Collaborative divorce: not for all, but a good mechanism for some

On behalf of Stange Law Firm, PC posted in Divorce on Thursday, May 29, 2014.

Alternative dispute resolution (ADR) techniques might not work as well as traditional litigation in every case, but it’s nice to know they’re available as options.

For persons unfamiliar with the language, ADR essentially encompasses legal processes that stand in contrast to traditionally litigated matters. In family law, what readily comes to the forefront are divorce mediation and collaborative divorce.

The emphasis on these resolution processes is more on civility than on adversarialism as soon-to-be exes try to reach agreement on important divorce matters. Parties rather than judges are empowered to make decisions; in fact, there is no judge. Empathy and shared decision making are stressed, and the role of lawyers is more focused on helping the parties identify issues and work through them reasonably than on unilaterally arguing hard for one litigant.

Proponents of collaborative and mediated divorce often point to lowered divorce costs, better outcomes for kids, less emotional turmoil for participating parties both during the process and post-divorce and a host of other beneficial factors that trump the results seen through litigation.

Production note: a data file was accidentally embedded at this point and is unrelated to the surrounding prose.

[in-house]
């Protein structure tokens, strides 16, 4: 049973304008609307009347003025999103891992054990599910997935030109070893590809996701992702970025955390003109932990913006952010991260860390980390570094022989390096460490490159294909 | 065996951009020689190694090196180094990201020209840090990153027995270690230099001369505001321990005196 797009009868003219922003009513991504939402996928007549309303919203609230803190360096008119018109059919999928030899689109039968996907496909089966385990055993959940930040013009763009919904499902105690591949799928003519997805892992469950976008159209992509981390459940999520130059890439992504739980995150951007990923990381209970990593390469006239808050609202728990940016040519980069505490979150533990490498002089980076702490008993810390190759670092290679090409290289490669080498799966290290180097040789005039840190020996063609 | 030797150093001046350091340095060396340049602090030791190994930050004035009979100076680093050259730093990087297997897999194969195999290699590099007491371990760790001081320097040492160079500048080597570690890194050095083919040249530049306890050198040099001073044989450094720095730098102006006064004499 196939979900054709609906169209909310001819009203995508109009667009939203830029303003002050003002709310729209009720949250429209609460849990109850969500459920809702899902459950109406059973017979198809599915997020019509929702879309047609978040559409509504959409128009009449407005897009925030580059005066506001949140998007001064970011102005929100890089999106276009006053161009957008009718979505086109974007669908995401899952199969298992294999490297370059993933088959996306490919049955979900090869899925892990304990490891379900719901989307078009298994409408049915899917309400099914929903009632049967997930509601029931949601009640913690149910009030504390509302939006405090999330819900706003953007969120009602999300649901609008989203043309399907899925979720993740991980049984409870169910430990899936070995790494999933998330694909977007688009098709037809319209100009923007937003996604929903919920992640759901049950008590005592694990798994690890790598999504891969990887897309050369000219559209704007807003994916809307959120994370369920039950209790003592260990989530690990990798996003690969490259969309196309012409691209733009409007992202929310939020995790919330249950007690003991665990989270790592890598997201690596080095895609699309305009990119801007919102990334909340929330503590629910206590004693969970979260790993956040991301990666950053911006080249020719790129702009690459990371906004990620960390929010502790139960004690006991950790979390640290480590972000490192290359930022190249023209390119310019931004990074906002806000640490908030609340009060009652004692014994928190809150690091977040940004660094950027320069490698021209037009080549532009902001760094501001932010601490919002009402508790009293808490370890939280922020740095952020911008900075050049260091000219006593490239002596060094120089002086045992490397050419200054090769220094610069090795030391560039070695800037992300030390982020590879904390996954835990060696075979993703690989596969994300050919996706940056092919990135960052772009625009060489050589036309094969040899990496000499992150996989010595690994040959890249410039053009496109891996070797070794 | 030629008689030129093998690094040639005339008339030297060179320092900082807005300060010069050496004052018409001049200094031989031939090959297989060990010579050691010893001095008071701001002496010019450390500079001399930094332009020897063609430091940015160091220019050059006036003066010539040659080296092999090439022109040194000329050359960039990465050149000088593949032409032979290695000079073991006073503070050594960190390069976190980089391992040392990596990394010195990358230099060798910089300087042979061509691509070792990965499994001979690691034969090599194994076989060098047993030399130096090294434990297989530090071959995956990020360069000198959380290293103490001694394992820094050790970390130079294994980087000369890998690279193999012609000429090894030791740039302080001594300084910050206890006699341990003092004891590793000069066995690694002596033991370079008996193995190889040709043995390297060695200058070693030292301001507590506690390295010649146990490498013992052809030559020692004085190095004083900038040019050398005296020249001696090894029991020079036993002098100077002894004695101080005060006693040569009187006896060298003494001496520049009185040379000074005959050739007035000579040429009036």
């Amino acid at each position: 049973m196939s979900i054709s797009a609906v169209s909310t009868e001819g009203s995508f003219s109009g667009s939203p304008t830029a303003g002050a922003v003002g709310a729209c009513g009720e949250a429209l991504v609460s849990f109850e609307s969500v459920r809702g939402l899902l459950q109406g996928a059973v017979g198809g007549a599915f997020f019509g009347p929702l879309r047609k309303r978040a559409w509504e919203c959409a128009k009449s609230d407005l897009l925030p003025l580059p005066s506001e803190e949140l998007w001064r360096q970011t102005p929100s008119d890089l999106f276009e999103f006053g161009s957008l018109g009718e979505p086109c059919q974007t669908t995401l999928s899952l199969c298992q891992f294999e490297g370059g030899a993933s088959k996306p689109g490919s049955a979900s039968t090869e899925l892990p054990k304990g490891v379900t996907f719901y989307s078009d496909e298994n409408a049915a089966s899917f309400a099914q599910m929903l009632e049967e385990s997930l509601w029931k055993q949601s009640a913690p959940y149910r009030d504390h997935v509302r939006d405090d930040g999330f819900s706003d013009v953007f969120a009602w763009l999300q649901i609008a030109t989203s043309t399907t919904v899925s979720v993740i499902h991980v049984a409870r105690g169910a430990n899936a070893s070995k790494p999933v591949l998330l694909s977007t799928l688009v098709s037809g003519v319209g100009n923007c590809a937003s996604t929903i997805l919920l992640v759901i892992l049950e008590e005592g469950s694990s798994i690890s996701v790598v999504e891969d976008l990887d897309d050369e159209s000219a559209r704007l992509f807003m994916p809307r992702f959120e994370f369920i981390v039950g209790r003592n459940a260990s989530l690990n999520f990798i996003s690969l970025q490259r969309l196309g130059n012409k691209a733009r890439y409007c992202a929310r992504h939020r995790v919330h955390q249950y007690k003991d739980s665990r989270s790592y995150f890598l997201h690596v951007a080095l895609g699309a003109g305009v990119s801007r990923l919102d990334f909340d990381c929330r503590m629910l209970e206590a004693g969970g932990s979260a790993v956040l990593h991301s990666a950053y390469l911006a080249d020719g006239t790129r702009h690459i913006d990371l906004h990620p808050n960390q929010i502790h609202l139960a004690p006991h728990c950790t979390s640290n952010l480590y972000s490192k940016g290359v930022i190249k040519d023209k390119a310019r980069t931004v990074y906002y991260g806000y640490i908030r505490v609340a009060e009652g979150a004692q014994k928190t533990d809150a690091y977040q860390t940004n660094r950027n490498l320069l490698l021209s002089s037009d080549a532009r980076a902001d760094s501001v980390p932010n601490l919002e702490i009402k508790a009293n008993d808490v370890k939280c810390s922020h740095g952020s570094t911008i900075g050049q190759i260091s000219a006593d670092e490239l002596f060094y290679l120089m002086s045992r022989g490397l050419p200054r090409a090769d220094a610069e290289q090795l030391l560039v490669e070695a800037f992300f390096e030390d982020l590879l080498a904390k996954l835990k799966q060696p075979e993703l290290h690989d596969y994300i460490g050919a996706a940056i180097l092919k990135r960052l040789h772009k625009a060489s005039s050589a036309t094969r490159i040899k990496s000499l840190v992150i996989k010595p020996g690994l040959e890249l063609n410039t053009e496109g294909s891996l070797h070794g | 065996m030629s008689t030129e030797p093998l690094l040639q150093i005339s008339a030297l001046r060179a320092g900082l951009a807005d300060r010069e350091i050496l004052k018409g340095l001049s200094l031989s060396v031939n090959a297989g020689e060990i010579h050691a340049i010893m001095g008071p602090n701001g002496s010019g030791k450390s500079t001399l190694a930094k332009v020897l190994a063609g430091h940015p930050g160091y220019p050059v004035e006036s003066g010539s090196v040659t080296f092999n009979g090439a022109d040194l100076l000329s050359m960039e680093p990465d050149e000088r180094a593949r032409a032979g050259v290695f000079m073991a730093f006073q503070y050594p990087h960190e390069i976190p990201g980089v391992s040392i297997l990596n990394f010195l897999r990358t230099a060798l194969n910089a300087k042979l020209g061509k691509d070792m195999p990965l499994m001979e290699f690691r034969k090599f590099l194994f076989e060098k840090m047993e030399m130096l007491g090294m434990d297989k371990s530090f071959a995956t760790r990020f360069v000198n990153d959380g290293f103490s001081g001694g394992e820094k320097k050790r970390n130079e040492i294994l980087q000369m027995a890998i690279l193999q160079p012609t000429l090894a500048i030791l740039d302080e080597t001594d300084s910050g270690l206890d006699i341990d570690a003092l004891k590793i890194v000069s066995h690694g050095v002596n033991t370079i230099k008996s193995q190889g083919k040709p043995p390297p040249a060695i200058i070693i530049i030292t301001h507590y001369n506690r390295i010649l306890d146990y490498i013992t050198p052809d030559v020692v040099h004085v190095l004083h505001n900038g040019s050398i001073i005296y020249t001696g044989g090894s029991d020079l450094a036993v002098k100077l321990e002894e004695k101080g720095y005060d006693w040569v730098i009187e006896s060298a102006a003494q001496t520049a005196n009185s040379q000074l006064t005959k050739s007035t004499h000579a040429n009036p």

That can certainly be true, of course, especially for couples comparatively inclined to be civil to each in the first place and seeking to end their marriage with dignity rather than rancor. Often, too, ADR-driven divorces are pursued by couples who envision an enduring relationship — often for the sake of the kids — existing for many years following marital dissolution.

Select attorneys have in-depth litigation experience in family law matters while also being licensed collaborative divorce attorneys and/or trained mediators.

Many couples in Illinois, Missouri and elsewhere unquestionably benefit greatly by choosing to divorce with the involvement of collaborative law attorneys or through a mediated process. Doing so avoids recourse to a courtroom and a rigidly formal environment where a judge makes critically important decisions.

A divorce mediation and collaborative law attorney can answer questions regarding these divorce processes and help a client determine what makes most sense in a given case.

Source: CNBC, “Collaborative divorce can ease emotional, economic stress,” Deborah Nason, May 2, 2014

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